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Foreign News. \ J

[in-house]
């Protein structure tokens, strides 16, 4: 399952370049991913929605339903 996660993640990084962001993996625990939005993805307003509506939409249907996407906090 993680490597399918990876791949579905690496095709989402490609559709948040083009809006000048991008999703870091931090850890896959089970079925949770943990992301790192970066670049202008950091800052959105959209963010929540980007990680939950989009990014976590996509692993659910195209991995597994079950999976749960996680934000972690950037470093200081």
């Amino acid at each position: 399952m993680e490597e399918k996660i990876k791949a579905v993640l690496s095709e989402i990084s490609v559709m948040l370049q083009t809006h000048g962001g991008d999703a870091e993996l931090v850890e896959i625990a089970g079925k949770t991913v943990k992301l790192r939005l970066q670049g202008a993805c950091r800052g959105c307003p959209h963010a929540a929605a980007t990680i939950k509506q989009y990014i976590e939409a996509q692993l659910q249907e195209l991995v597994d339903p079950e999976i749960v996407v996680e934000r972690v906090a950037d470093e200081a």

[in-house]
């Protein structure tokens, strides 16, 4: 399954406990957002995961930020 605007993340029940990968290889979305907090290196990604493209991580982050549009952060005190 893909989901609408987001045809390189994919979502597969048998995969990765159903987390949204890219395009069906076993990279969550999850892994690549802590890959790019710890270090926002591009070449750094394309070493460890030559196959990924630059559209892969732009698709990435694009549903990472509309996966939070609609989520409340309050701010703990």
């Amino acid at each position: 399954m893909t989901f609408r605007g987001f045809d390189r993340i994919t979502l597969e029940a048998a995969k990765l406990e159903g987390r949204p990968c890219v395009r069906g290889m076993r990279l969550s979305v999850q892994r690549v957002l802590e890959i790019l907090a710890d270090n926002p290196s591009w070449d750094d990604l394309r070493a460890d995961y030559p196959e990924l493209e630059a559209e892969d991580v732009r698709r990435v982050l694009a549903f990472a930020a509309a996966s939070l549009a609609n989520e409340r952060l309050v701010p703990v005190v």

The steamer Baltic arrived at New York on the 3d inst., bringing Liverpool dates up to the 20th of October. " Progress of the W ar.?Despatches from Prince Gortschakoff to Princa Paskewitch confirm the news of a simultaneous con centric advance of the allies from Eupa toria, Baidar, Kirtch and Kinburn, with the intent of surrouading and cutting off the Russian forces. Lord Panmure bn| received intelligence that Sir Collia Campbell has been sent to'Eupatoria with a considerable force of infantry and artillery. The Russian government has received the following telegraphic report from Prince Gortschakoff^ " Crimea, Oct., 15th,?The enemy abandoned this morning the valley of the upper Belbek, and retreated to the heights between that valley and that of Badair. He was induccd to retreat by our move ments on Hauri and Albat." The army at Eupatoria is said to liaY< occupied three important mountain pass es. In the cavalry action, near Eupato ria, General d'Allonville had only twelv< squadrons under his orders,while the Rus sians had nineteen. By accounts of the 13th from the Cri mea,. the advanced posts of the allies were on the 12th, within five leagues of Bak tchiserai. The Russians were retiring slowly. Everything leads to the belie that General Liprandi intends to defenc the lice of the Belbek, and to rest upoi the corps commanded by General Gort schakoff. The battle which would definitely de cide the position of this ground was ex pected shortly to take place. Other accounts state that the Russian have surrounded the north side of Sebas topol with a chain of new fortifications and placed it in a state to support tin sick. All the plateaus on the north side it is said, is covered with redoubts am earthworks, and on the line of the Belbel new works, constructed in the form o the Mamelon, have been raised. The allies are extensively engaged ii road making and hut building, not onb along the plateau of the Chersonese, bu all along the Tchernaya line up to Alsu The line of the railway has been adoptee for the main road from Balaklava to th< camps in ttye neighborhood of Sebastopol The Daily News says :?" We believi that there is no doubt of the fact tha General Simpson has resigned his com mand in the Crimea, and has recommend' ed General Eyre as his successor. Th< government, however, has declined t< accept General Simpson's resignation. A letter from Sebastopol of the 2d ult. received in Paris, states that the Englisl have found-in ihe Karabeloaia, 2,225 pieces of cannon, 300,000 bombs ant round shot, 30,000 tons of coal, 3,000, 000 rations, engines, anchors and metals valued at ?70,000, besides arms ant clothing. The cavalry affair at Eupatoria, briefly alluded to by telegraph in the last des patches, is thus described by Marshal Pelissier, in a despatch published in th< Moniteur : " A beautiful cavalry engagemen look place on the 29th of September a Konghill (five leagues North-east of Eu puloria.) in which the Russian cavalrj under Gen. Korf, was completely defeat ed. The action inaugurates very con spicuously the series of operations o which Eupatoria will now be the pivot As the result of the action we have nov I / i I. . i ? i luuen six guns, ^uree cannon ana mree mortars,) 12 caissons, and one field forge, wiih their liorses nnd harness ; 1G9 pris oners, of whom one is an officer ; and 250 liorses. The enemy left on the field about 50 killed, among them Col. Andrewski, who li'is the reputation of being a caval ry officer of great merit. We have six killed and twenty nine wounded." The Russian account stales that the Russian force concerned in this action was a corps of observation consisting of a regiment of lancers, and a battery of horse artillery under General Korf, and at another point a regiment of lancers, commanded by General Tervelensky. They had instructions to fall back if at* tacked by a superior force. General Korf having lost sight of the enemy who were pursuing Tervelensky's lancers, halted nnd caused his men to dismount. Not having placed videtis in proper order, Korf was surprised by between 2,000 and 3,000 of the French cavalry approaching suddenly on his rear and light llank, and he bad neither time to gel his force in ob der, nor lo prepare for a combat. The lancers were, therefore, commpellcd to scatter and fell back lighting. Loss 150 lancers, a subaltern officer, C guns and some of the gunners. M The Bank of England announced on the 18thult.,an increase in the rate of dis count to six p?r cent, for sixty days' bill, and 7 per cent, for paper running to 95 days. The present alarm has been crea ted in commerical circles, as these are higher lates than those which preceded the panic of 1847, though then, it is said, the rise as put off too long, and thus caused greater mischief. An immediate suspension of the restrictive clause of Peel's bank bill was asked for, but the Chancellor of the Exchequer had said there was nothing to warrant such a proposal. The Bank of France has also raised its rate of discount to six per cent?they say merely to preserve the equilibrium be tween the two countries. It Is stated also that the French Bank had restricted its advances on lents, shares, &c., thirty per cent, of their market value. Where the Specie Goes.?The Presse, n Paris paper, has the following explana tion why the banks of England and France are impoverished in specie ; " Every one is aware of the principal reasons which caused such large quanti ties of specie to bo drawn from the Banks of France aud England?the money re quired in the Eastern war, and by the negotiation of the Turkish loan in London, the insufficiency of the crop which forced France to buy her grains abroad, and also the high price of silver in comparison with gold. Every packet ship sailing to China or to the Indies takes on board more than ten millions of francs in silver, and there are also large quantities sent to the United States." The latter fnct,; in regard1 to the United States, is not borne out by pur imports, which show no entries' of French silver, or, in fact, of any foreign silver except Mexican, at ail worthy of mention. "?jj ? ^ Mj ^Tt ? Thb Nsws from NicABAotfi.-?The city of Granada had surrendered to Col. < Walker and his Calfornla volunteers, ai?- . ed by 300 native troops. Amoqgp those who figured in this expedition are Lieut. Col. Chas. J. Gilman, (formerly, of Balti more,) Parker H. "French, Col. Hornsby, Col. B. D.Fry, Maj. E. Sanders, Capts. Erewster, S. AuBter, Q. Tumbull, Geo. R. Davidson and Jesse Hamilton, and Lieuts. Sashbrook, Ruddier, Jones, and Archbald and others. After the capture of the city, the resi- , dents held a public meeting and tendered Col. Walker the Presidency, which he de clined in favor of General Corrall.' Mr. Wheeler, the American Minister, having been entreated by a large number of influential citizens to proceed to Rivas, to confer with Gen. Corrall as to terms of peace, and his acceptance of the presi dency, finally complied, after much doubt as to the propriety of his inter ference. Arriving at Rivas and learning that General Corrall was absent. Col. Wheeler attempted to return, but was prevented by the Governor, and detain ed two days, his quarters being guarded by a detachment of troops ; nor was he released until the town was threatened with an attack. This breach of faith on the part of Gen. Carroll's forces led to a spicy correspondence between our Minis ter and the General. On the 22d, how ever, a treaty of peace was formed, and thus Walker's victory was complete. During the progress of these events, others of importance were transpiring. Two of the steamers with California pas sengers were lired upon by the natives, as stated yesterday, and several lives lost. On the 19th Col. Fry and Parker II. French, with sixty men, embarked on board the Virgin, which also carried the passengers and specie from California, with the intention of capturing San Car los. The occupants of the fort, however, fired upon the steamer with cannon, and the expedition was abandoned, Col. Fry being unwilling lo risk the lives of his passengers. Col. Kinney was pursuing the even tenure of his way, perfecting plans in se curing a large emigration from the United States, with every prospect of carrying them out successfully. He had despatch ed Col. Chas. Whitehead, formerly of Georgia, to the United States to secure emigrants for Central America. R. S. Cottrel, the successor of Consul Fabens has entered upon his duties at Greytown. The Last IIumboo of the Age.?We are forced thus to characterize the pro ceedings of the Lynchburg Know-Noth ing Convention, which we publish in full to day. It is evident that one or the other fact is true?either that, in the late contest, the Know-Nothings, in excluding all Catholics and foreigners from office, were false and hypocritical?or that now they have abandoned all their professed principles. There is only one hypothesis upon which they may be consistent with themselves. In their last programme they say they will exclude from official privileges only those who acknowledge a parmount allegiance to a foreign poten tate. It is well known, that in the last contest, the friends of religious liberty, contended that all adopted citizens, who sought to exercise the light of suffrage, had disavowed allegience to "foreign po tentates," &c. This doctrine was scout ed by the Know-Nothings, who strenu ously argued that, every Catholic was bound to acknowledge such foreign su premacy. As it is, it is for the Know Nothings to decide upon such a question. The present action goes to show that quibbling is still the order of tlio day, and that " the outside pressure," in the language of Mr. Woodfin, places the Or der in a still more ridiculous light than ever before. The whole proceeding of the Lynchburg gathering, represent ing so small a portion of the State, places the Know-Nothing party of Virginia in a much more ludicrous position than ever. | Itichrnond Enquirer. The Editorial Convention.?One of the most novel, as well as the most agree able incidents of the week, has been the editorial supper, or" convention." Some body or other suggested a convention of editors to deliberate upon questions of newspaper business supposed to require conventional action; and the suggestion was seconded, as a matter of course, by very many of the interior press. So it was a trip to the Fair by some twenty or thirty of the editors of the interior. The Richmond editors, though unable to com prehend what possible business there was, not susceptible of individual management, were yet determined that the convention should not fail for want of something to do ; and so set themselves to work to furnish a subject for prolitablo discussion. They accordingly convoked their quill dliving guests around a social board Wednesday night at the Exchange Hotel, overspread by an elegant entertainment prepared by Mr. Ballard, when it was found, for the lirst time probably in his tory, that concerted actiou, unanimous sentiment, cordiality and even extrava gance of mutual regard, were not impos sible things among the beligerents of the pen.?Richmond Examiner. Foreigners and Catholics at the South.?The following statistics, com piled from the census returns of 1850 for partisan purposes, possess interest in oth er respects. They show the proportion of foreigners and Catholics to the total population of the fourteen southern States. Compared with the native population the number of foreigners is but two to thirty nine, and the number of Catholics not quite one to thirty-five. States. -? .Gutiigjica. Foreign. Native. 1. Alabama,5,'200 426,514 2. Arkansas, : 1,468 1,60C 162.189 3. Florida, 2,740 1.850 47,203 4. Georgia, 6,452 4,250 521,572 5. Kentucky, 31,401 24,240 761,413 6. Louisiana, 67,308 37,780 205,491 7. Maryland, 51,011 37,100 417,943 8. Mississippi, 4,782 9,250 295,718 9. Missouri. 76,570 33,950 592,001 10. N. Carolina, 2,565 1,400 553,028 11. S. Carolina, 8,508 6.030 274,563 12. Tenesseo, ' 5,616 1,400 756,836 13. Texas, 57,620 6,760 154.034 14. Virginia, 22,953 7,930 884.800 Total, 364,492 172.740 5,993,308 jCSTlsaac Carder is appointed Post master at Fetterman, Taylor county, in place of David C. Norris, resigned. T? . _ " K*|ual llightoand Equnl Lan!" :l,\ItKHUL llU, WEDNESDAY, NOV. 14,1855. Religious Notices.?The first quarterly meet ing for the present conference year, will be held inthe Southern M. E. Church, commencing on Saturday next. Services wiill be held in that Church on Thursday, thanks-giving day. The funeral sermon ofB. C. Bartlett will be preached by Rev. A. J. Garrett,at West Milford, on the 1st Sabbath in December next, at 11 o'clock, A. M. HEiUOVAIi. The office of the Register has been re moved to Despard's Row, on Kincheloe street, four doors from the corner. Thanksgiving. To-morrow, Thursday, is the day ap pointed by the Governor to *' unite in homage and thanksgiving to God for his blessings." This, if we mistake not, is the first Thanksgiving Day ever appoin ted in Virginia; and has been suggested by the present Executive as a thankful acknowledgement of the divine mercy of Providence in staying the ravages of the pestilence which has pervaded a portion of our State. But while the cities of Nor folk, Portsmouth and Gosport, have great cause to be thankful for the cessation of a direful disease among them, have we not greater cause for making our ac knowledgements (or the blessing of hav ing been exempted from that or any similar scourge ? We believe that many if not most of our citizens believe this to be the case, and are pleased to learn that religious services have been appointed in most of the churches in tlusplaco for that occasion. Rev. Mr. Castleman, of the Episcopal Church ; Rev. Mr. Hare, of the Methodist Episcopal Church, and Rev. Mr. Eaton of the Presbyterian Church, we learn, have each made such announcement. We hope they will be generally attended, and that in the lan guage of the Governor's proclamation, the day will " be set apart, to be reli giously observed, in freedom from busi? siness or care, and with a proper feeling of humilitation and reverence." " Thanksgiving Day" is one of tirae honoreil reverence in many of our sisler States, the example of some of which, in many respects, we would be very far from recommending our citizens to fol low ; but the observance of a particular day in the year, in public acknowledment to God for his goodness, it seems to us as not inappropriate. It is true that we should continually make these acknow ledgements, and it is also true, that in the multiplicity of business and other cares, we are too apt to forget the source from whence all blessings flow. The at tendance upon divine service in the morn ing, then a general reunion of families at a Thanksgiving Dinner, and the after noon spent in social intercourse, is the most usual manner of observing the day in those places where the most account is taken of it. Whether this is the most ap propriate way of observing it, or not, of course must be left to the conscience of individuals. The attendance upon pub lic religious services and a cessation from business, is considered as a matter of course, upon that day ; the reunion of families which have been separated by the many incidents of life, is attended with the most pleasing recollections, and the partaking of the bounties which a mindful Providence has vouchsafed to us, and which the day is appointed to cele brate, would seem to be in keeping with its intent. But the particular manner of keeping the day is second in importance to its being observed, so that it is done " with a proper feeling of humiliation and reverence." We hope and believe that the day will be generally observed by our citizens. P. S.?We have learned since the above was in type that our merchants have by general consent agreed to close tbeir stores on Thanksgiving day. Some Pumpkins.?A friend in Wood county writes us that he recently walked across a ten acre field on the pumpkins? stepping from one to another. He says : " Pumpkins the size of a barrel are no curiosity out here. If all the pumpkins I have seen this season, were piled up, the top would extend into the regions of per petual snow, and would completely shade the peak of Teneriffe." ?W We see it stated by an exchange that a postoffice has been established in Harrison county, called Kincheloe. We presume it is at the mouth of Kincheloe creek, as steps have been taken to the es tablishment of an office there. We are pleased to learn that the efforts made have been succesful, as an office was much needed in that vicinity. St3T The Virginia Chronicle published in Lexington, Ya., the only Whig paper on our exchange list that opposed Know Nothingism, has been enlarged, and ex hibits other signs of prosperity. Sam, who threatened to destroy every thing before him is becoming miserably poor, while his opponents are getting fat. ElecttonshaVe been held recently/tjn the States of Louisiana,^it^fesipm,Mary land, New Jersey, NewJ;Yiik, Wisconsin and Massaobugejto,. ' " - ^ '? -,.v , From Louisiana add Mississippi we have no returns. In Maryland, the Know-Nothings have probably carried the State ticket, a majo rity of the members of Congress, and a large majority of ,the Legislature. The election in New Jersey, for mem bers of Legislature, has resulted as fol lows :?Senate, democrats 12, whigs 5, know-nothings 3. House, 37 democrats, 16 whigs, 6 know-nothings, and 1 tem perance man. From New York the returns are not in yet, but the probabilities are that the American ticket, is successful. The city vote lias not yet been completed, but enough is known to render the success of the Americans certain. From Wisconsin, partial returns from 43 counties give majorities for Barstow, dem., for governor amounting to 8,403, and majorities for Bradford, American, amounting to 7,420. In Massachusetts the Know-Nothings and abolitionists have carried everything, of course. When it is recollected that all these States were carried by the Know-Noth ings last year by large majorities, except New York which elected a Whig Gov ernor, it will be found that the Democrat ic party has done very well. Louisiana, New York Maryland and Massachusetts, have almost uniformly been carried by the Whigs, and the defeat of the Democrats in those States, at this time, is no loss. The onward march of "Sam" has been effectu ally checked, while inroads have been made upon the strength of our previous opponents. On the whole, the prospects of the Democratic party are full of hope. Terrible Railroad Accident.?An ac cident occurred on the Pacific Railroad, on the 1st inst., between St. Louis and Jefferson city, caused by a bridge giving way, carrying it an excursion train of cars. The number is variously estima ted, and one dispatch says that out of 700 passengers, not more than 200 escaped uninjured. &3T" We call attention to the advertise ment, found in another column, for pro posals to rebuild the Court House of Up shur county. The Magistrates of that county have evinced a commendable en ergy in the prompt action they have ta ken on the subject. County Convention. At the Convention of Americans of Kanawha, called to meet at the Court House on Saturday last, for the purpose of nominating a candidate for the House of Delegates, there were delegates in at tendance from only 6 Councils. After the organization of the Convention by elect ing Col. VVm. Dickenson Chairman, and E. VV. Newton, Secretary, it was deemed advisable to adjourn to Wednesday, the 7ih of November, when the Convention will re-assemble in the Basement of the Methodist Church at 3 o'clock P. M. of that day. The Councils in all portions of the County should loose no time in ap pointing them with the requisite creden tials. Let it ever be borne in mind that the American party acts upon the true Democratic principle, that all its members shall have an equal voice in the selection of their candidates. The above is the account of a Convention held in Charleston, given by the Kanaw ha Republican, the Know-Nothing organ. " Sam" is fast fizzling out. Last May Kanawha county gave Flournoy 9G6 ma jority, but now a convention cannot be held for want of Delegates. We find the following announce ment in the Roraney Intelligencer : We are authorized to announce Jas. D. Armstrong, Eq., Whig, as a candidate to till the vacancy from this District in the State Senate, caused by the resig nation of Capt. J. C. B. Mullin. Last spring the Intelligencer said the Democratic and Whig parties were dead, and that everybody was joining the great American party. Has the great Ameri can party gin out already ? The Railroad Accident.?We have been permitted to lay before our readers the following letter irom a very respecta ble young man, Mr. E. B. Ebert, former ly a resident of this place, to bis father, giving an account of the terrible accident upon the Pacific Railroad. St. Louis, Nov. 2d, 1855. Dear Father :?Our city presents a sad spectacle this morning, and business is suspended, on account of an accident on the Pacific Railroad. An excursion train of 15 cars left this city on yesterday, for Jefferson City, to celebrate the opening of the road to that place. There were in the train, 600 of our citizens, mostly, our most worthy ones?merchants and others in first. rank of society. They left at 8 o'clock yesterday morning?at 11 o'clock last night, the frightful news returned to the city, that in orossing the bridge over the Gasconade river, (100 miles oat} it gave way, and all the cars and contents precipitated in a mass into the stream be low. It is not certainly known bow many are killed, but we know of 60 killed and many more wounded. Among the num ber are some of our most worthy Judges, Lawyers and Merchants. The city is in mourning this morning. \)ne of our young men from the store was among the wounded, and had we not have been so busy, I might have been with the num? ber. 1 had an invitation and free ticket to the celebration. Great preparations had been made at Jefferson city for a festival. I now have cause to be thank ful that I could not leave my business. Your ob't. Bon, Bailt. ?The editor of long been suspectec of a wag, and llif"*" appeared as the j that paper last leSr as mud that there grounds for tbe suspicion. It is the rich est thing we hare"seen lately. Read it. The italics, &o., are our own. Confusion of Parties. Perhaps np former period in the history of our country> bas witnessed such a dis> traction of political parties,'as the present. What is to be the result, for one, we have no data of calculation. Attempts are ap parently making to re-organize parties by bringing together the scattered and hete rogenous material and grafting them upon the stock of old organizations ; but even that seems to some degree imprac ticable. The different branches of De mocracy, as compact and united as they have heretofore been, assimilate but par tially, and with apparent reluctance. The Whig party, for a Lime considered as clearly out of existence, are giving out some feeble symptoms of recuperative animation, und tendering herself as. a' nu cleus around which to gather the frag mentary nebulae of exploded bodies float ing at random, and without order 01- or bit, in the firmament. Fusion, or uniting by bodies and by compact, seems to be thi only hope of forming a party of strength to insure success; and even that promises but little, as to:morrow may dissolve a compound which was formed to-day.? The Republicans, another name at this tif 4,-for anti-slavery men, and being them selves a combination of all other parties, have, to a considerable extent, united with the Democracy in Slate elections, giving the latter party a temporary triumph over the Americans. The same party, in other piaces has combined with'Americans, or, to some extent, the Americans with them, and elected a Republican. It is evident at first glance, that the main issue has not been acted on in these elections. The Americans and a portion of the Democra cy, seek a national basis for their organiza tion ; while the Republicans avow the of sectionalism. The toleration of sla-. very, say the first, as it was submitted and tolerated by the constilulion, in the formation of the Union, is a true national ground; while the later insist that liberty is national, and slavery only sectional.? How, then, will parties dispose of them selves in 1856, on the Presidential elec tion ? The American party would be recreant to the country, not to bring a candidate in the field. Whether blindly so, or so ihro' the policy of parlizan intrigue, it matters not, the administration is essential ty abolition in many of its acts, and in its partizan composition. In its acts, by the abolishing of the Missouri compromise, and numerous appointments?in its composition first, by its affiliation with Catholicity, that church claiming in all countries to be the first and the main cause of abolish ing slavery and the slave trade ; second, by iia affiliation with foreigners of all kinds, who are known to be abolitionists; and thirdly, by its affiliation with the Re publican or abolition parly of our own country. These materials of its coihpound, forming more than one-half of its bulk, en title it, with all propriety of terms to the dis tinction of an abolition administration. The Democracy, however, being in power, and true to the instincts of nature, will make an effort to continue its existence. 1 rom the encouragement received by the abolitionists, at the .hands of the ad ministration, it is to be expected that there will be an anti-slavery candidate also in the field. This, until a short time" since, was indicated beyond a doubt ; bu circumstances oj more recent occurrence have induced some to expect a consummation of that fusion between Democracy and Re publicanism which has already been be gun. In that event, the success of 6uoh a ticket is certain. The Southern wing oj Democracy will then appreciate the admoni tions of the Americans. They will have abolitionism dominant, and by their own consent and seeking?and may be a pref erable state of affairs to that of permitting one to be elected directly. Their own concurrence in the act may, in some de gree, neutralize their rashness, until the country shall be relieved by another or ganization. But, in the event of three candidates, how stands the chances of success for each ? The anti-slavery agi tation, as has been said, has been foster ed, of late, beyond all example. That, if we are not deceived, will be made the main issue in the North and West. If so, how will Democracy survive the lopping off of her strong freesoil, hard, soft, and republican branches ? It will leave her a naked trunk, consisting of office-holders, with the straggling grafts of foreigners and Catholicity ; for these, be it under stood, will cling to the government party to the last. As before intimated, events must further transpire, before there is any certainty in calculation. In the mean time, let the American party be true to itself, to the Constitution, and the country. Let it not be dismayed by the denunciations made against it, for they are not believed by those who make them. What stranger, though he may be in company with your neighbor, may demand of yon the government ol your household ? Knowing the propensity of " Sam" for fusion we read the first part of the. article as serious as death, without suspecting a " saw" was to be run upon anybody. If Bobeit we have mistaken the ialentitfhi of the writer of the above article, will he be kind enough to inform us the particu lar union of the Republicans with the -De mocracy, which has given the Utter par ty a temporary triumph over the Ameri cans, to which he alludes ? Also to give us the rule in the axMmeiicjby'^Ifich he makes the repeal of the MiMKmri ooinpro mise an abolition act, and name ?/<*? of the many abolition office-holders trader the present administration * And, also, inform us how, the aboljtionuts " com posing more than one h^lf jhe bulk" of the administration... (that -is more than one-half of the federal offieeri,) the office holders will he left iti when th6 " free soil, hard, soft and republican Branches we lopped off" ? &o. producing the peigons in the writ men tioned before Jhis court, I did not so seek, because I verily believed that it Was en tirely impossible for me to produce the said persons agreeably, to the oommand of the court." Judge Kane then remarked that the District Attorney-has-been invited to aid1 the court in this case, bukhe wpuld buar in mind that his relation to Mr. Wheeler was now suspended. This was only an inquiry as to what injury had. been 4on? the process of the court. Mr. Vandyke said he was aware of ths' position he occupied. judge Kane then said?"The contempt is now regarded as purged, and pwy is released from custody. He is now re instated to the position he occupied be-, fore the contempt was committed. Mr. Williamson is now before me on the re turn to the writ." Mr. Vandyke then arose and addressed the court, stating t^at a nolle pros, has been entered in the case in this court, but that he had, on behalf of Mr. Wheeler, entered a suit for damages in the U. S. Circuit Court. Judge Kane thereupon discharged Williamson from custody.? He wasimmediately surrounded and hear tily congratulated by his friends. He is said to look exceedingly well. Prospects of Peaob.?When the eva cuation of South Sebastopol was announ ced at the Court of St. Petersburg. Dr, , an intelligent but free spoken Ten nessean, now in that city, said in the pre sence of the Grand Duke Constantine : " Will this influence a peace ?" " The only peace Russia will accept," was. the remarkable answer of the Prinoe, ";must not only guarantee liberty of wor ship to all classes Christians in Turkey, but it must constitute and declare Oops stantinople a free port, the Bosphorus a common avenue, and the Euxine the ba zaar of the commerce of the world." A grand and significant pledge for our peaceful Republic of free interchange with all the world.?X. Y. Express. Kansas Elections.?Two elections have been held in Kunsas Territory for Delegate to Congress. The first, held on the 2d of October, chose Gen. W hit field by nearly a unanimous vote?the anti-Slavery men not voiing at all, as they had called an election on the 9th of the same month. On that day they vo ted?the pro-Slavery men abstaining? and Gov. llecder received nearly all the votes polled. Both these gentleman will appear at the bar of Congress at its next meeting and claim to represent Kansas, and the House will be called upon to de cide between them. There were a few more vo'es given Reeder than was re? ceived by Wbitfield. The University.?We are glad to learn that the piospects of llie coining session are most favorrable. The number of stu dents will probably exceed that of any previous year. It is true policy to edu-> cate Virginia youth upon Virginia soil? and to keep within our own borders the thousands which have heretofore been lavished upon northern colleges. If the University can but rival, in the future, the honor , which lias been conferred upon it, by the many distinguished alumni who have been taught in its schools, it will prove a glory and blessing to the Stale. [ Afarlinaljury Jiepvblicun. Two Revolutionary Veterans Gone.? Ilenry Spoiln, a revolutionary soldier ninety years of age, died in llerkimer coun ty (N. Y.) on the 20th of August, lie commenced his military career at the age of sixteen ; and served as a substitute.? His sister was shot by the Indians at the time at the war, near the bridge between Mohawk and Herkimer. Mr. Casler, another revolutionary veteran, died at German Flats on the 18th ultimo, at the advanced age of ninety-five years. lie was present when Butler, the lory, was shot by an Indian. lie also helped to set picket, about the foil at Herkimer. Government Receipts and Expendi turk?During the quarter ending the 30th of September last, the receipts from customs amounted to $17,085,238 ; from sales of public lands ?2,355,725, and from miscellaneous sources ?333,495? total, ?19,774,-160. The expenditures during the same time amounted to ?1G,? 594,110, of which ?4,282,292 was on ac count of the Navy, ?5,142,111 for the War Department, ?5,117,860 for civil, miscellaneous and foreign intercourse, and ?252,209 for redemption of public ddbt, including ?20,821 for premium redeemed. A Negro Ijisurhection Defeated.? We learn from the Charlottsville Advo cate, that a conspiracy of about 40 ne groes, near Nortonsville in Albemarle, to rob, murder and endeavor to make their escape into a free Stale was detected one day last week. They were to have rob bed the whites of whatever they could lay their hands on that would be serviceable to them in their escape, and to make their escape in an armed gang. It is to hoped that the white rascals who instigated the attempt, will be caUght and dealt with " according to law." Norfolk abo Portsmouth,?The health of these two places appear to be perma nently established, aa the latest papers make no mention of any sickness. The Norfolk Argus ?peaks of a gratifying improvement in business. There was a fire in Norfolk on Sunday, which con sumed eight wooden tenements on Wil liamson's street. Muffle o? CoMQKKssuxir.?Messrs. Whitney and Clatke, two of the know nothing members elect from New-York to ?the ensuing CoiJgreta, have issued a no tice requesting till the Congressmen of thffefa party to assemble at the capital on .the 29th inst., to eonfer in relation to die organization of the House. i ? . Tan Pacific Railroad Accuhcbt.?Wa haye at .length a fall report ot the dead and wounded by the lata awful disaster pa the St. Louis Pacific Railway ; and the totals are, dead 30, wounded 70 or 100 in all. amanc Crofton its Teli 9th ult.,1, e Powerful, 84,- Captain Fred to Jamaica; i** Captain We" " a Seymoui ' mond, 60, paddl this movemanr is American C some communicatioh the British, ease Cuba in a t its The. same ships* North stated sitjin |Jbuu,i>^uuut. in;the most heligerent abape,^ Buchanan, our Minister-at L iKjrd Paimdr^the statements, however, so far _~ latere1 trouble betwdfea the two.ywu??.Tw? in relation to. Ouba,,ia?e.pt^doubtful chwr Iwo other aoter. a.V ? ' :?4?kV Ths Starrs ;A*ft, Tiie Washington correspondent of -the New York Courier writes " Important dispatches from London have been received.. Mr. Buchaqap trans mits the final answer of the,British Gov ernment on the Central Amerioan nego tiation. Our ultimatum is ^rejected and correspondence is closed. . menu are released from thejvlaytqn .and Bulwer Treaty, Great .Britain retaining her colo&iie* andi^ proteoiorfcto) and wo withdrawing from our antisanneXatfon clause. Assuiancies, h0Wft*W? pflpeftcfc. ful views are exohauged. Mr.BuchanaQ iB still aotingt but expects toIeav6'foj\?he United States about the 10th of this month. Price of Lakd Warrants.? In re^ Card to land warrants Thompson's JTew York reporter says : ... Notwithstanding .the temporary .panic in Wall street land Warrants still hold .up in price against the general, iippresejoa that a decline must take,place. How thifr ^ill be we cannot te)l, but jjjinlf, ti\ey bid fair to maintain present,prices for Q week or so longer. We are at this date (Nov. 9ih) buying and selling.as follows; 1 Buvi.no Selling 60s and 40s - . *1,03 Mr dp re. $l,lO'.pbr aoro SOn and 100s- *1,10 por uqre. *1, We learn from Washington thiiVland warrants have further declined Acre. The ruling ratesjestcrday for 130 acres >vere $1,08 per ucre ; 00 and 160 acres $1,10.?. and $1,11 per acre. ?T7T?' T"~"?1 ? ? - ? 1 * ' J ita?~Six slaves, three men, and three women, ran off from Fairmont on Satur day night the 27ih ull? taking with ^liev> six horses belonging to different oitijsens, of Mation county, bedsides clothing, bed ding, lire-arms, ifec. The hor?es were all recoveied, and one of the. negroow ; the rest, escaped. A reward of 1,000-U offered for their recovery. ^ ? f IUnn Votino in a New Stat?.?At a late election in California, in Saguenxy county, having 12,000 ijihabitants, 13, 000 votes were polled. In one parish, containing but 400 inhabitants, the in spectors returned 4.000 votes. Williamson, ye. Kank ?Judge Kane was served with a summons on Tuesday at the residence of his hrotltvr'in lawj George Leiper, lisq., in- Delaware comi ty, Pa., to answer a ruit .of Pas-more Williamson for alleged trespass and. false Statues of Washington and Jackson. ?A bill iu now pending before the. Twn? nesseo Legislature for the erection of statues ol Washington mid Jackaon in the ?State capitol at Nashville, the statues lo be the work of en American artist. Sbktbkck of Death.?l'Vederink Mil* lor, convicted at Cumberland, Md? of the murder of Dr. Iladel and Henry Graef, has been sentencod by Judgo Perry to bo hung, li is the duty of the Governor lo designate the day. jPST A western pedagogue in " teach ing the young idea how to shoot," found it very difficult to impress the letter "G" upon the memory of an urchin of four years, lie finally asked the poung hopo ful, by way of an illustration? " What does your father say to the horses when be wants them to turn to tho right ?" ?' Ilep ! git along, 2.40 1" exclaimed the youthful prodigy, his countenance lit up with animation. The teacher has since adopted a differ ent manner of illustrating his subjects. J^"The Hoosiera on the Wabash turn their "agy shakes" to some account.? They climb into tho top of a " shclbark" just as the chill cornea on, and by the time the " personal earthquake" leaves them there is not a hickory nut on the tree. Xy A country editor, rhyming upon his own occupation, thus begins bis "few stanzas." ^ First I ponn'd a paragraph, i And than I penn'd;i)?jr t>ig?. you want your xysighborp to 7 W bo-you ??;? gjhra a p?ty and don I invite (he folks wbp "lire door." . jar The at<iry of a. man'Vbo -^*4 * nose so large that he H without tbj use of gunpowder, is s*idto e a pa*. rar A lady advertises intle GlufgO* HeSd ^ t breakfast and tea; The <fannibAL ? ? " --n neri ?'-? - jar Truth is Kte a toreb, the more shook the more it shine*. *. 7 - ^ _ tar An euetioirfeer does as be is iiDt * postmaster as he is dikscixd !